House, Senate, administration battle over volunteer program

WASHINGTON — One of the most popular volunteer programs in the wake of Hurricane Katrina, the National Civilian Community Corps, is facing a budget crunch.

The corps, which is under the AmeriCorps umbrella, is a 10-month program for 18- to 24-year-olds to do short-term projects for six to eight weeks in areas of need. The approximately 1,200 volunteers a year receive small stipends, making the program a target for fiscal conservatives, who think it isn't government's role to pay for charity.

The House of Representatives has passed an appropriation for fiscal 2008 that would cut funding for the corps from $26 million this year to President Bush's proposed $11 million. But the program has a booster on the Senate Appropriations Committee, Mississippi Sen. Thad Cochran, the panel's powerful ranking Republican.

"It's a volunteer program that has meant so much to the people of Mississippi," Cochran said in an interview.

He's pushed for an increase to $31 million, which the appropriations panel has approved and which awaits Senate action. The Senate bill would open two more training campuses for volunteers, one in Vicksburg, Miss., and the other in Vinton, Iowa. As part of belt-tightening this year, the corps closed its campuses in Washington and in Charleston, S.C. Its remaining campuses are in Sacramento, Calif., Denver and Perry Point, Md.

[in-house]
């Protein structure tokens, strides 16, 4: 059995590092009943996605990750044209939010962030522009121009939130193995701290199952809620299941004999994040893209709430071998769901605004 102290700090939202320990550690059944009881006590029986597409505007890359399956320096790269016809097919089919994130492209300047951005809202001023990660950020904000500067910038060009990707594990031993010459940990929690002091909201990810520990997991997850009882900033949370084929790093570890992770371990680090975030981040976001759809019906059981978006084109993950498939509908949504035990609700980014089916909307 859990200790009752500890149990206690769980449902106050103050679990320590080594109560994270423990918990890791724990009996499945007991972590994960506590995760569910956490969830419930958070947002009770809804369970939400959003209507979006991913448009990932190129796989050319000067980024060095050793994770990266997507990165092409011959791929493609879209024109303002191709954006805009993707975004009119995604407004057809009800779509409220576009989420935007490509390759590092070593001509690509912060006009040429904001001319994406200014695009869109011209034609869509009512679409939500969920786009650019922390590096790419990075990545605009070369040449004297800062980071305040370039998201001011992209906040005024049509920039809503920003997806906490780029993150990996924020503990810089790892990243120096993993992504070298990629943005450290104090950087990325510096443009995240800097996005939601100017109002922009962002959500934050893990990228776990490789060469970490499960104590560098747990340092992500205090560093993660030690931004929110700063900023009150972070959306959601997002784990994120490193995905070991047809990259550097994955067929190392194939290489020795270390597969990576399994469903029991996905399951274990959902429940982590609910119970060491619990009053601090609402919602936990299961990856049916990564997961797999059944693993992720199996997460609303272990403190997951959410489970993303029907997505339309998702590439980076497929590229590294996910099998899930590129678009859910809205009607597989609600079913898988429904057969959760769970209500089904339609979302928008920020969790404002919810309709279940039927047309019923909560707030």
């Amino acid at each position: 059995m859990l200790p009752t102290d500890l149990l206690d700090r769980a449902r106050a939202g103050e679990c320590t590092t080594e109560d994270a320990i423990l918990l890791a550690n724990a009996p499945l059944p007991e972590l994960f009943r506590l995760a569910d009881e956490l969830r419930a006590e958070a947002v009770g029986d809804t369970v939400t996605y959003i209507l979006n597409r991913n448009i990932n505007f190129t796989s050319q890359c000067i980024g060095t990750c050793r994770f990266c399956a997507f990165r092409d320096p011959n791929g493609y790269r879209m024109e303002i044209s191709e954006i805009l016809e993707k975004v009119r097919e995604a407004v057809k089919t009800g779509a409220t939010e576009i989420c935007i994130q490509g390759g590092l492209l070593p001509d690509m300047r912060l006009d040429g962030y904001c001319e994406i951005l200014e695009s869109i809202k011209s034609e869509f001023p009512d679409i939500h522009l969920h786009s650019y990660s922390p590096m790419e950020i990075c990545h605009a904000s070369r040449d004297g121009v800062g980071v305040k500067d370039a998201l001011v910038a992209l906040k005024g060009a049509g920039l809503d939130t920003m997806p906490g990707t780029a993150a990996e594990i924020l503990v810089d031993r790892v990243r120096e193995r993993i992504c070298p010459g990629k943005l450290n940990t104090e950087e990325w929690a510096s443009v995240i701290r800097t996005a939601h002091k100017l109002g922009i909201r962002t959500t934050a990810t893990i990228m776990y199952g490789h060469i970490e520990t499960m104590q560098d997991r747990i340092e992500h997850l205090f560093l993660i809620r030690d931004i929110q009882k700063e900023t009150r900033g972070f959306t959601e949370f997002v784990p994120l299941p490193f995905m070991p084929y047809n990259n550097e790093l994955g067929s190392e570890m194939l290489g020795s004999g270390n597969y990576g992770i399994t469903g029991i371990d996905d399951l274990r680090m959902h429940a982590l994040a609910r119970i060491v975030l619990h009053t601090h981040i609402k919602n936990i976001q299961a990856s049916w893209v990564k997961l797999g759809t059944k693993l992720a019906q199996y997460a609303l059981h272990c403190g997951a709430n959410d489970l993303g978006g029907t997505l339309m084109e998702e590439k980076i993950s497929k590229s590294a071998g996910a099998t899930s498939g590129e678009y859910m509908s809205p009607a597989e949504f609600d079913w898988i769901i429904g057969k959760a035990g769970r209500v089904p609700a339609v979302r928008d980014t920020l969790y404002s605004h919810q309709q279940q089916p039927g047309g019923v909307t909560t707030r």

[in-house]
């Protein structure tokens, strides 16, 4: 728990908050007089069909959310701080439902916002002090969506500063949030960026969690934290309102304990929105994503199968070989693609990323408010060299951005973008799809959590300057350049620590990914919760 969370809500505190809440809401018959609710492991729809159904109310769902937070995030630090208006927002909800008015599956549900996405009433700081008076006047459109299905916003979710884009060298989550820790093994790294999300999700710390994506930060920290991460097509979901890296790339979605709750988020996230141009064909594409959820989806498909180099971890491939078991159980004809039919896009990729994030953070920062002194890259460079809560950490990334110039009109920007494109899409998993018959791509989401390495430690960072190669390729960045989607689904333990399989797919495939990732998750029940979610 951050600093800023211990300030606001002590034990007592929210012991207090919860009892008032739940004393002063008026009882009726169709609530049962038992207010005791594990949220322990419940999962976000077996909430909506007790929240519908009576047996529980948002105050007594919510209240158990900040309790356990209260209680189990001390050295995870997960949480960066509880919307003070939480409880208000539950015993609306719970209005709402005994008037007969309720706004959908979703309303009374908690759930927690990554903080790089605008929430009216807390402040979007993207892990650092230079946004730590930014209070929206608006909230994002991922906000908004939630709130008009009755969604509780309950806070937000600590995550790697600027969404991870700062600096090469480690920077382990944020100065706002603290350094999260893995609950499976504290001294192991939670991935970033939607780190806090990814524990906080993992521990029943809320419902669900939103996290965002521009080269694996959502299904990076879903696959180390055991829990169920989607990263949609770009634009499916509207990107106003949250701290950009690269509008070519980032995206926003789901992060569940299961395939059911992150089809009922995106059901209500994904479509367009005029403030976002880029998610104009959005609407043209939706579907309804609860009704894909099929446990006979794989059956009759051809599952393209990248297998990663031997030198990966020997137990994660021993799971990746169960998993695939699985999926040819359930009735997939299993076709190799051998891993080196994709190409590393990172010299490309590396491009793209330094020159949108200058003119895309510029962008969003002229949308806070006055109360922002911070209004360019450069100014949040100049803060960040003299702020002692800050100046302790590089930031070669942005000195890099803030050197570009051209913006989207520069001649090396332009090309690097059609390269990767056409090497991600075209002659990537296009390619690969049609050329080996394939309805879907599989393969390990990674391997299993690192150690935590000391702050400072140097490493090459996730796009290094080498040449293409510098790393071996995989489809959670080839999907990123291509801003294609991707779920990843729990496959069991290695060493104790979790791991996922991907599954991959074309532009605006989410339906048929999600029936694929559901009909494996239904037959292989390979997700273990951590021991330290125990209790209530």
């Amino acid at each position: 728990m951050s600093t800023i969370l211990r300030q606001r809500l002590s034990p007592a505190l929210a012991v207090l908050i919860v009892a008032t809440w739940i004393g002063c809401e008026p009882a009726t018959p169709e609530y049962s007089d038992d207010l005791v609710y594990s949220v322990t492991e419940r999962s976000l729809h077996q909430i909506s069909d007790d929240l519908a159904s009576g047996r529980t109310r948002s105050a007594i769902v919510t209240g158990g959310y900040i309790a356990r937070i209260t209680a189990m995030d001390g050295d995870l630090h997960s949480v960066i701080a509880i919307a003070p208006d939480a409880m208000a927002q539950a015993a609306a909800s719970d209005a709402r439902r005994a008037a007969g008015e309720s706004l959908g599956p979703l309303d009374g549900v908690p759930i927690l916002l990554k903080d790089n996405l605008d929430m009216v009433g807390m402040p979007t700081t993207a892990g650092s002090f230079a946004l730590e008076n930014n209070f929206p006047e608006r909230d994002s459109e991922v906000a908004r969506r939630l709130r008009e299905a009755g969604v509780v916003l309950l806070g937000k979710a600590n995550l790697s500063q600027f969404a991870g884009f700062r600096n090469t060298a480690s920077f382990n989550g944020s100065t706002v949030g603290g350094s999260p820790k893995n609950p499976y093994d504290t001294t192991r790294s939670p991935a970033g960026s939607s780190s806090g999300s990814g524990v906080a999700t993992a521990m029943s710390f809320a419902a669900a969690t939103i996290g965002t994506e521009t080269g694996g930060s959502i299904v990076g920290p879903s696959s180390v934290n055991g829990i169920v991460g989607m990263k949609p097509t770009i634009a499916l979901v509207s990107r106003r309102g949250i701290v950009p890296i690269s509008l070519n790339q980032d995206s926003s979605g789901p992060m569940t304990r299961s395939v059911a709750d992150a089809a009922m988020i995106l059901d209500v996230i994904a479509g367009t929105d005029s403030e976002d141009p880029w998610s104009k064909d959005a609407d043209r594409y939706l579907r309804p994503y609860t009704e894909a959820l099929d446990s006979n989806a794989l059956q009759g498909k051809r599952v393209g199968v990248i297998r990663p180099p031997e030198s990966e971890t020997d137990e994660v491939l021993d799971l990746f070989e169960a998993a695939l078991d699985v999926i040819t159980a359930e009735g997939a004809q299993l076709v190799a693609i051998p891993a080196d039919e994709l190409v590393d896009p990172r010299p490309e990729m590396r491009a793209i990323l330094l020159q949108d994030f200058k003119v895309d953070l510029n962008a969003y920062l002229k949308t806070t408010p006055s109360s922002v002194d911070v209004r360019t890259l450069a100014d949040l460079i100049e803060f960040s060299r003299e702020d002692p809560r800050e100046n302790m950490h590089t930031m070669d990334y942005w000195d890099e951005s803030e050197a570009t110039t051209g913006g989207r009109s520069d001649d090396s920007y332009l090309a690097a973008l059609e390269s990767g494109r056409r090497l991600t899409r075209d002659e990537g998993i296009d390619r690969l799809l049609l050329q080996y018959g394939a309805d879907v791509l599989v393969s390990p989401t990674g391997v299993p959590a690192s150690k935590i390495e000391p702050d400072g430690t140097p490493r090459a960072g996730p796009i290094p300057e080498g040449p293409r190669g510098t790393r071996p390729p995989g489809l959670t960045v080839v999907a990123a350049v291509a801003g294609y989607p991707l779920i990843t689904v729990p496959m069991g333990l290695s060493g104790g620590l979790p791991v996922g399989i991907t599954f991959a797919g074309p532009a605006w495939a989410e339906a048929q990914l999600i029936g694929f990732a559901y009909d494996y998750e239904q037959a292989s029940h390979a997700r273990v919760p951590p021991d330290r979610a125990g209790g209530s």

Since Katrina, the National Civilian Community Corps' volunteers, who typically work in teams of 10, have been a welcome sight on the Gulf Coast.

"You can't go anywhere on the gulf to any civic meeting that when you mention the NCCC, you don't get a standing ovation," said Marsha Meeks Kelly, the executive director of the Mississippi Commission for Volunteer Services.

The volunteers have played a major role in reconstruction projects.

"We actually can't live without our NCCC," said Jeannie Antonetti, the volunteer manager at Habitat for Humanity-Mississippi Gulf Coast. "They're a great asset to our organization."

The corps has made a commitment to the gulf region — Mississippi, Louisiana, Texas and Florida — to have 60 percent of its members rotate through the area.

"We hope we can be successful in negotiations with the House," Cochran said. "I'm hopeful that we can get a generous appropriation for this activity."